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Making groups of logical disks – an example from simple to advanced

I have been seeing this question come up a lot lately – as customers try and create groups of their disks – in order to create overrides for “certain” disks.  So – I am creating this post to give some real world examples.


Well – I will start this simply.  Say we want to create a group of all logical disks, with the drive letters of C: and D:?

I would start with creating a new group – and adding the “Windows Server 2003 Logical Disk” class.  Now – I could just use the parent class of “Logical Disk” instead of the OS specific class if I wanted.  The only issue with that is that most monitors targeting a disk – are OS specific – and duplicated three times.  So it is best to create specific groups for these – but totally not required.

Ok – so in the Dynamic Members query builder – I click add, and pick a property.  Since I know “Device Name” contains the drive letter – this will do nicely.  I select device name “Equals” “C:”.



Now – I want to also include D:.  There are many way to do – this – and I will go through them.  First – I could simply Insert a new line for Windows Server 2003 Logical Disk – and replicate the line I have – adding one for D:




Only one problem – this is an “AND” grouping – I really need this to be an “OR” grouping to include both C: and D: drives.  You can switch this grouping the in UI, just right click the word “AND” and change it to an OR grouping:








This formula now looks like:

( Object is Windows Server 2003 Logical Disk AND ( Device Name Equals C: ) OR ( Device Name Equals D: ) )

Save your group – then right click it – and choose “View Group Members”.  This will ensure we are cooking with gas.  It should contain all your Windows 2003 based C: and D: volumes.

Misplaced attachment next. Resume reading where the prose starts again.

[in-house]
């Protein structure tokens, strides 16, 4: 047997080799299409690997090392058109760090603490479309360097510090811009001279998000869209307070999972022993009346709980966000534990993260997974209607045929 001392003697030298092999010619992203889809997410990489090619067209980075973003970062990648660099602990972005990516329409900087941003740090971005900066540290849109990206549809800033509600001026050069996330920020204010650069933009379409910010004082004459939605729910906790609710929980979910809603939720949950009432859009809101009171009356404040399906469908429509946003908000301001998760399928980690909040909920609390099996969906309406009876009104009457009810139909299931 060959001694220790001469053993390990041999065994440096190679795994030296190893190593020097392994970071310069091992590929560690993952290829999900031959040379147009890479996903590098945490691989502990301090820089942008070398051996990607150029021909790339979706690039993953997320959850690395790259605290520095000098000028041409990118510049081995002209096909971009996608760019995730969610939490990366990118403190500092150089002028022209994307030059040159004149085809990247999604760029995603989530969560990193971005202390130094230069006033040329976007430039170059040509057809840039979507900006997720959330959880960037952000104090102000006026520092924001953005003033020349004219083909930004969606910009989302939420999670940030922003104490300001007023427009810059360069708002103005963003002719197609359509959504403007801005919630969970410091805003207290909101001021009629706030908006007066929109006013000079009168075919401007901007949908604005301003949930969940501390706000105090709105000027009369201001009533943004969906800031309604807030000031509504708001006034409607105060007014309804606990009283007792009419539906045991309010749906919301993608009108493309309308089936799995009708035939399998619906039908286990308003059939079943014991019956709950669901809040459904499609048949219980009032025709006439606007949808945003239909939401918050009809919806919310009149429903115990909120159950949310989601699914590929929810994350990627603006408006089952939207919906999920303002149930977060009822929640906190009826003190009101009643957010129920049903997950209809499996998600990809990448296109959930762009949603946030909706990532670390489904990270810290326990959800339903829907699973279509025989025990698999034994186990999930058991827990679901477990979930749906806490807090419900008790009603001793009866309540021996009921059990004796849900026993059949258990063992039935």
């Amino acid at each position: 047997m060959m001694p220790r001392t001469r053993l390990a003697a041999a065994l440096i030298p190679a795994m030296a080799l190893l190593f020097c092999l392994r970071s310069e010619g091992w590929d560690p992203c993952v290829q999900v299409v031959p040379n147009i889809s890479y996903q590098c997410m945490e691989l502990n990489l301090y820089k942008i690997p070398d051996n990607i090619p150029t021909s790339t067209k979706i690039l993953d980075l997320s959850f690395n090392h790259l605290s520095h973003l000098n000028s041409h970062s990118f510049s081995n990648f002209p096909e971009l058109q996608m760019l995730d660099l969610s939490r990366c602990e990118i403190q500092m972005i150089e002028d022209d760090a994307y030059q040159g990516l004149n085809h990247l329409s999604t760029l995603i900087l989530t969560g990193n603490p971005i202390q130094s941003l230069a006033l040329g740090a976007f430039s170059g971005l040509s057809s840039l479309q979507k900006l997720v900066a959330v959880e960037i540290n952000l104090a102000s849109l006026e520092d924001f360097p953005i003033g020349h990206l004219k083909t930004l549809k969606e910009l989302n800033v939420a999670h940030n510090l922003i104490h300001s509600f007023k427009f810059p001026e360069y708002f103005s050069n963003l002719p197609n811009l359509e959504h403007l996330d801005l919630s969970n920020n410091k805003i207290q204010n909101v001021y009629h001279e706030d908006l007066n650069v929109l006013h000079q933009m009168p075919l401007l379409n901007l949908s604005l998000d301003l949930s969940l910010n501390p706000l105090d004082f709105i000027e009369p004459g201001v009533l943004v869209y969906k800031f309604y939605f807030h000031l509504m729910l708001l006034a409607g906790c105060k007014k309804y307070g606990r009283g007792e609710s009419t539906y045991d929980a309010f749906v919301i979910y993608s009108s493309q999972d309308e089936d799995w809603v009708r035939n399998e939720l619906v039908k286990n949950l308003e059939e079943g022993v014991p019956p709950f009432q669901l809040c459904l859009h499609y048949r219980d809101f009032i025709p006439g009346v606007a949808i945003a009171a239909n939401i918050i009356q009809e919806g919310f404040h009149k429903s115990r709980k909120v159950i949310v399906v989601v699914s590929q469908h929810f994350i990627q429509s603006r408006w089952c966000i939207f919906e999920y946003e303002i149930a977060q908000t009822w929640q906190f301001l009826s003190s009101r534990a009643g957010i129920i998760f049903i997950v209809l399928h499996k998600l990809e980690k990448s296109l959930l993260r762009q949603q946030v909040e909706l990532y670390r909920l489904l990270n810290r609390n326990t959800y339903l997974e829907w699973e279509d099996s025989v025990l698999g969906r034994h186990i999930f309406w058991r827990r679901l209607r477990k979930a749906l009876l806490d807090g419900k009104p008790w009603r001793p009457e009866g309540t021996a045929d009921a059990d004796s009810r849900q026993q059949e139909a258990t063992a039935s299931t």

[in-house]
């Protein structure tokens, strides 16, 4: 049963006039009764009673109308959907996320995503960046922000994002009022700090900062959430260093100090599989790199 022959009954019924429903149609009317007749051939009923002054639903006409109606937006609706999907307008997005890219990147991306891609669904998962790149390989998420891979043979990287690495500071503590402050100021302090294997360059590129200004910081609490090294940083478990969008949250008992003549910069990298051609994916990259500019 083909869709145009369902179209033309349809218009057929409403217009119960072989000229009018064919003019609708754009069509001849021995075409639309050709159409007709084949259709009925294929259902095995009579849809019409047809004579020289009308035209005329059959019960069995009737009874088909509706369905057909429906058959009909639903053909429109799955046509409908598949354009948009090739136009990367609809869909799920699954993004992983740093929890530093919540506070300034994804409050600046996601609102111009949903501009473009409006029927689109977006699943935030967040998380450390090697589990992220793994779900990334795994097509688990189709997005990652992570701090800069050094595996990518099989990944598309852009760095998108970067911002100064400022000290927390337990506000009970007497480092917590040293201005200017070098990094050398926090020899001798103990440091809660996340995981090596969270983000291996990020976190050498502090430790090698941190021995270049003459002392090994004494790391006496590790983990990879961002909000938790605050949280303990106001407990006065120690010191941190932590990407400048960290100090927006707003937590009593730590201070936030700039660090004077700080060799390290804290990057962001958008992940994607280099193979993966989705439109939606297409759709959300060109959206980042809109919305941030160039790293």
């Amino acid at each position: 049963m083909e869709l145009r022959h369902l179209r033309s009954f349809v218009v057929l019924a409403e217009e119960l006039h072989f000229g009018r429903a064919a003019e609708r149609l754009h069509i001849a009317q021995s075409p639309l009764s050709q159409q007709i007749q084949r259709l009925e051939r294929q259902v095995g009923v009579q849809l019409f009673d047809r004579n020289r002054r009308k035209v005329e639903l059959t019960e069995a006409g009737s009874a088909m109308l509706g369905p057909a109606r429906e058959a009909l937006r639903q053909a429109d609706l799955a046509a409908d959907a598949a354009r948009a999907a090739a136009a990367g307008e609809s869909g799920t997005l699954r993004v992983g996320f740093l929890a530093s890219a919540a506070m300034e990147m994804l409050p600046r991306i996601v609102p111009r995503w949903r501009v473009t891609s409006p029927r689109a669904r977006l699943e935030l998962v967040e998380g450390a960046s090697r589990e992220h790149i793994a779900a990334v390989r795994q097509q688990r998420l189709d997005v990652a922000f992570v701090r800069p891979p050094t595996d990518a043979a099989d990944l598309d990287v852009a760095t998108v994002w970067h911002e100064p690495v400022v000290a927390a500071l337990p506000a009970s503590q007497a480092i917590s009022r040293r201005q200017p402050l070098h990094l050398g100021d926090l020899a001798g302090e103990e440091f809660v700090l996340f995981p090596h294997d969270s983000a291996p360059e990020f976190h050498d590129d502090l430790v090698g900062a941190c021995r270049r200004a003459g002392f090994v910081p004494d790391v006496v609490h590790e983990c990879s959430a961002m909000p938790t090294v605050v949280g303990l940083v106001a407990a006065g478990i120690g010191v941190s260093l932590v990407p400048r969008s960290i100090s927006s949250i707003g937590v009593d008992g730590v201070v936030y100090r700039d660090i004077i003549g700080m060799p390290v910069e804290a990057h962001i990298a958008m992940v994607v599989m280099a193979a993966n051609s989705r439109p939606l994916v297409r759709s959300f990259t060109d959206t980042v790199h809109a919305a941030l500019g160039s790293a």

So far – so good.

Now – what if I ONLY want C: and D: disks, that are HOSTED by specific Windows Computers?  I can do that too!  Lets say I want a group – of all the C: and D: logical disks, on servers that begin with the name “SR______”

If you look at the bottom of the list of properties for Logical Disks – you will see (Host=Windows Computer).  From here – we can pick any attribute of the Windows Computer class as well to add to our expression – to limit our logical disks in our group to very specific Computers.





Go back to the properties of your group, edit the Dynamic Members, and you can construct something like this:




Which translates to the following formula:

( Object is Windows Server 2003 Logical Disk AND ( Windows Computer.NetBIOS Computer Name Matches wildcard sr* ) AND ( ( Device Name Equals C: ) OR ( Device Name Equals D: ) ) )

Now – I will be honest – getting all the “ands” and “ors” in the right place using the UI is a big pain.  It is very easy to screw it up.  I like to simplify this to the fewest lines possible – using Regex.

Using Regular Expressions – we can use modifiers to create very advanced expressions.  my favorites are ^ which means the beginning of a new line or word, and | which is the “pipe” symbol – which means “or”.


So a simple way to accomplish the same example above – without all the complexity – is this:




WAY simpler!

However – you might notice – this doesn’t work right.  This is because Regex is case sensitive.  If the Server NetBIOS name is detected in all CAPS, this expression wont match.  I talk a little about this issue in this post:

So – based on that posts example – there is a simple way to make a RegEx case insensitive:  (?i:blah)

Using that as an example – we can now make very advanced groupings, quite easily:




(?i: to make it case insensitive.  ^ to signify the beginning of the word/line match.   Here is the formula now:


( Object is Windows Server 2003 Logical Disk AND ( Device Name Matches regular expression (?i:^C|^D) ) AND ( Windows Computer.NetBIOS Computer Name Matches regular expression (?i:^sr) ) )


Check it out:






What if I wanted all logical disks that we NOT hosted by a Virtual Machine?  Easy!




( Object is Logical Disk AND ( Windows Computer.Virtual Machine Equals False ) AND True )

This reveals a group of ALL logical disks hosted by a Windows Computer with the attribute of Virtual Machine = False:




As you can see – using the Hosting relationship of the disk – to the Windows Computer object, there is much more you can do with groups.

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